The 7-year-old ‘Persian’ who wanted to go home
By Mahwash Tahir
Driving to the Airport
Sleepily I peered through the jeep window, my head resting on the glass. The huge orange ball slowly rising up in the horizon reminded me that I was travelling a familiar route. My seven-year-old self was both excited and distressed by the impending air travel. I have always suffered from travel sickness, but the thrill of meeting my cousins helped calm my nerves.
Pakistan International Airlines (PIA)
In the late 70s, a PIA shuttle bus would transfer passengers from the usually deserted Faisalabad Airport to the office in the city. This “Arrivals” section was where my cousins would be waiting for me.
I kept planning what I would like to do for the short three months I’d be there. But, my daydreaming was interrupted by the bright summer sun, now almost white in the blue sky. What I had imagined were shadowy road side bushes were actually tanks. It was the summer of 1979.
Persian is as Persian does
Like all Persians (And I sincerely believed myself to be one) my favourite pastime was watching TV for news about the Shah of Iran and his family. His wife, Farah Deeba’s magnificent jewelry still sparkles in my memories.
I thought fondly of my home with its textured walls that still carried a small pellet fired from my brother’s air gun. My brother was no longer with us but I always felt his presence when I looked at the tiny pellet stuck in the wall. Thinking of home made me wonder what new treasures my friends, Fardeen and Aazita, would discover in the forest behind the boundary wall of our home. I never doubted Fardeen when he told me, and his sister, that dead people climbed out of graves and up the trees in their white shrouds on weekends when we weren’t at home. I also never wondered why they didn’t come out when we were home. I promised myself I would search for treasures with them once I got back.
Farsi or Urdu, or both?
Then my mind turned to the Urdu expressions I could still remember. It was embarrassing because during the year I would forget Urdu and ended up using really simple words to communicate with my family in Faisalabad. When I returned home after three months, I had usually forgotten most of my Farsi. My answer to all of Agha Noori’s jovial questions would be: من فارسی نمی دانم. “I don’t know Persian.”
Maybe one day I would be able to remember both languages.
At the airport Agha Mohammadi had teared up as he hugged me. This was unusual because though he was friendly, he was always a little reserved. I thought he was thinking of my brother who was no longer with us. I promised to bring back some gifts for his babies whom I loved dearly.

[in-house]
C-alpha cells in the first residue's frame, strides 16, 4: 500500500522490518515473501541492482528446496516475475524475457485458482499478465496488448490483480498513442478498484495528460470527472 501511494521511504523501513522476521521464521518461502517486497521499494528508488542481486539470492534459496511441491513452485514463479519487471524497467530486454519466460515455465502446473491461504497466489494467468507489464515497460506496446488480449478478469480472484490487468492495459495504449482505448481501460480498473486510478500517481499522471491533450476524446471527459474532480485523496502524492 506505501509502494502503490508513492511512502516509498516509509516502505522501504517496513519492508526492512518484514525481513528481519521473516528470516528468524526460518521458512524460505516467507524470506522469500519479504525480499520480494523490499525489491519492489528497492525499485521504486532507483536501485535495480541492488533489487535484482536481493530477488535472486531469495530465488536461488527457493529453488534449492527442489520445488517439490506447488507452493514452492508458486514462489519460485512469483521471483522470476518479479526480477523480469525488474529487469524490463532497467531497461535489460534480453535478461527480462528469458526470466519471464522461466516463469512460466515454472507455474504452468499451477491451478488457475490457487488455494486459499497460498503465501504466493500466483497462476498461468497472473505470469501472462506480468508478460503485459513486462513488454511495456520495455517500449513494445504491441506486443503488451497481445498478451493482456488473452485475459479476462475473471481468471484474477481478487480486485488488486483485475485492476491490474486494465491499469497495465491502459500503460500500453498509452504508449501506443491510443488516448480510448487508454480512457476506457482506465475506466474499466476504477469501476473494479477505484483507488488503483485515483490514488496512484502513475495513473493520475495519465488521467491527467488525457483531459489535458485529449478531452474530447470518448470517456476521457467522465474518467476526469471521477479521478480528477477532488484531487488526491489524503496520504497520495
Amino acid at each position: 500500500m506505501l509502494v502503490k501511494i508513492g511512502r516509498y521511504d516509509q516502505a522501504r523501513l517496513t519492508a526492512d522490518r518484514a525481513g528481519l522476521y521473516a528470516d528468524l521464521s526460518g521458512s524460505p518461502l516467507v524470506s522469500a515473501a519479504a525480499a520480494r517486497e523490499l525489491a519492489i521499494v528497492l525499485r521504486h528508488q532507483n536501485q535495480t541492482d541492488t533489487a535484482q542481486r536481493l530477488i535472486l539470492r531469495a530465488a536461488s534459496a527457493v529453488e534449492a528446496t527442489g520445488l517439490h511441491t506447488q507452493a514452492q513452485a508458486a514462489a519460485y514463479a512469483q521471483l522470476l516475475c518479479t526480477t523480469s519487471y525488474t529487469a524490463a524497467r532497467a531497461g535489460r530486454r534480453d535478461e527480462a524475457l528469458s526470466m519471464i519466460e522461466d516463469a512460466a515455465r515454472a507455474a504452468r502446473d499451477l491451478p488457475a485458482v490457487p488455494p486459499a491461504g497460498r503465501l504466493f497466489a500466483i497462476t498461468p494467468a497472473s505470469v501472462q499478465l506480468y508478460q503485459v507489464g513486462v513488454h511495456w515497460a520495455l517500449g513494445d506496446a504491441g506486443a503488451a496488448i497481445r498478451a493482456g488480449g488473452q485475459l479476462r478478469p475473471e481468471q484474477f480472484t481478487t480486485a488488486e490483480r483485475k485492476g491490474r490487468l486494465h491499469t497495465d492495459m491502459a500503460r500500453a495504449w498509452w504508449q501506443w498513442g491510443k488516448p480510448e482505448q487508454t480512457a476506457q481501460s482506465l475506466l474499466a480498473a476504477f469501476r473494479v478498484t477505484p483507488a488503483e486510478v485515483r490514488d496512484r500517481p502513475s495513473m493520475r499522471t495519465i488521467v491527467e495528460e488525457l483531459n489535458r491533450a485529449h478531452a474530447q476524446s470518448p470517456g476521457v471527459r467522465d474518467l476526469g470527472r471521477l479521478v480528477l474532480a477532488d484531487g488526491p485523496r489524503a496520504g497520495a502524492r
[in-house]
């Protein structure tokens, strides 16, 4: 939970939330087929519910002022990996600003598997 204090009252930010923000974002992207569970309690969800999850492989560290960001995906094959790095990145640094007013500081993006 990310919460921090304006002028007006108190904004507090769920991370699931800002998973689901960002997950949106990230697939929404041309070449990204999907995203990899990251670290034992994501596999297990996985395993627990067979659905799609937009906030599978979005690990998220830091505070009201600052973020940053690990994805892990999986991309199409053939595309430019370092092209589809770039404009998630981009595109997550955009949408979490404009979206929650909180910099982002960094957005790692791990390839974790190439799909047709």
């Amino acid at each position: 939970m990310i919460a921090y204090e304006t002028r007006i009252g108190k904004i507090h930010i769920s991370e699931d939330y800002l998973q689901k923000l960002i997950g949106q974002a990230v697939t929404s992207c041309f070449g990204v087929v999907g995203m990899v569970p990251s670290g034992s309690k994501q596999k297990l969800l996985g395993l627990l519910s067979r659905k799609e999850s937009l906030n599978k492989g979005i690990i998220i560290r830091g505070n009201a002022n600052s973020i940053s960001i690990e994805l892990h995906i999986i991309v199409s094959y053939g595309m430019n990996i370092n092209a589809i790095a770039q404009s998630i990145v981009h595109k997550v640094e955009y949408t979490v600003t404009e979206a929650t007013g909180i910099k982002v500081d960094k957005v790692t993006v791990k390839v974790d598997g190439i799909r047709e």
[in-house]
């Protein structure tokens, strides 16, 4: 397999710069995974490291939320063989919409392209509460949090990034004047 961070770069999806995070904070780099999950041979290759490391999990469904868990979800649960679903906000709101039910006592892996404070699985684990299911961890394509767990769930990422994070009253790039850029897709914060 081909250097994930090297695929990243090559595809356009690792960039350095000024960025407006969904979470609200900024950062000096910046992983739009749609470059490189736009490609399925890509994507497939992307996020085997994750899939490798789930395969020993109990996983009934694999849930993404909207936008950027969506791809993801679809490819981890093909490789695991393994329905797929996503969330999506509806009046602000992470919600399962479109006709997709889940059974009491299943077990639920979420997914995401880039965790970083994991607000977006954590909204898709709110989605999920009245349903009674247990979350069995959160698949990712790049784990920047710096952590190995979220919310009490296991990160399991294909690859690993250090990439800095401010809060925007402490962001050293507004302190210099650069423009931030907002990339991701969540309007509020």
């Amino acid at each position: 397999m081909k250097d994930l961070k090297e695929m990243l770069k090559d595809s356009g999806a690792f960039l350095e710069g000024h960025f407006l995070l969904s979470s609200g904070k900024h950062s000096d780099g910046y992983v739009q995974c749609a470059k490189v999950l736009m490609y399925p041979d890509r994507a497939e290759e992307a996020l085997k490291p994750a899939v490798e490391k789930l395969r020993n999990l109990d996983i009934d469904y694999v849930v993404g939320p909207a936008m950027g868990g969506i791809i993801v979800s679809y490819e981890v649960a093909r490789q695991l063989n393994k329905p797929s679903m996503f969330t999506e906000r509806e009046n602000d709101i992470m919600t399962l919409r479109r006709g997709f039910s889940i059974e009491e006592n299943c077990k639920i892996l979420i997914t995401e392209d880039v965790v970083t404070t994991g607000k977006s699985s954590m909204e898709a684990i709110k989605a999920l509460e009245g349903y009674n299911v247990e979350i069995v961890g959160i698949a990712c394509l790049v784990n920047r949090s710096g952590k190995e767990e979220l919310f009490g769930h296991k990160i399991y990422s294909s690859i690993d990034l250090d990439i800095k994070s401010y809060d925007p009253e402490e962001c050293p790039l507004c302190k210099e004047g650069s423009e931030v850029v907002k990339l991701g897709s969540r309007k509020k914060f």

The little ‘Persian’ in Pakistan
I had a great time in Pakistan. Then summer turned to autumn, and then winter arrived. I was homesick and restless. I wanted to go home, to make a snowman with Aazeeta, to have a snowball fight. I kept telling everyone (mostly bragging really) about the loveliest multi-coloured creatures that lived by the creek behind Agha Noori’s home. (I found out later that they were dragonflies, and we have them in Pakistan too.) But I missed my walks through the woods behind our home. This is probably why I remain fascinated with Robert Frost’s poetry.
Plans to celebrate my 9th birthday with cousins did not cheer me up because I had realised that I was not going home. That small yet beautiful house in Parehsar Tawalish was not going to see me ever again. And that the garden planted by Ammi would have to be tended by strangers —if it survived the bombs.
Click here for more of Mahwash Tahir’s musings: Diamond Moods: Shakespeare & I
Mashwash Tahir – through the eyes of her daughter
Amma says a lot of things, and sometimes I wonder if other mothers say the same things too- well they don’t and their expressions and attitude are never like those of my mother. My Amma says things in a way that make you smile, and she laughs along with you like a friend should, and she stands up for you like a father should. So, I don’t mind when she says things that I might not initially agree with because in the end I always return to her words and believe her. Once when she told me to accept things not in my hands, I started to compromise and I understood not everyone is as sensitive as Amma and I. And she smiles when I laugh and says she loves it when I smile, so I start to smile more. I remember the time she hugged me when I came back from a flight —I didn’t want that hug to end. Amma says a lot of things and at times I don’t agree with her, but I hate it when she stops saying the things she says because that means she is hurt. So I hope she continues to say the things she does because they warm my heart and soul.
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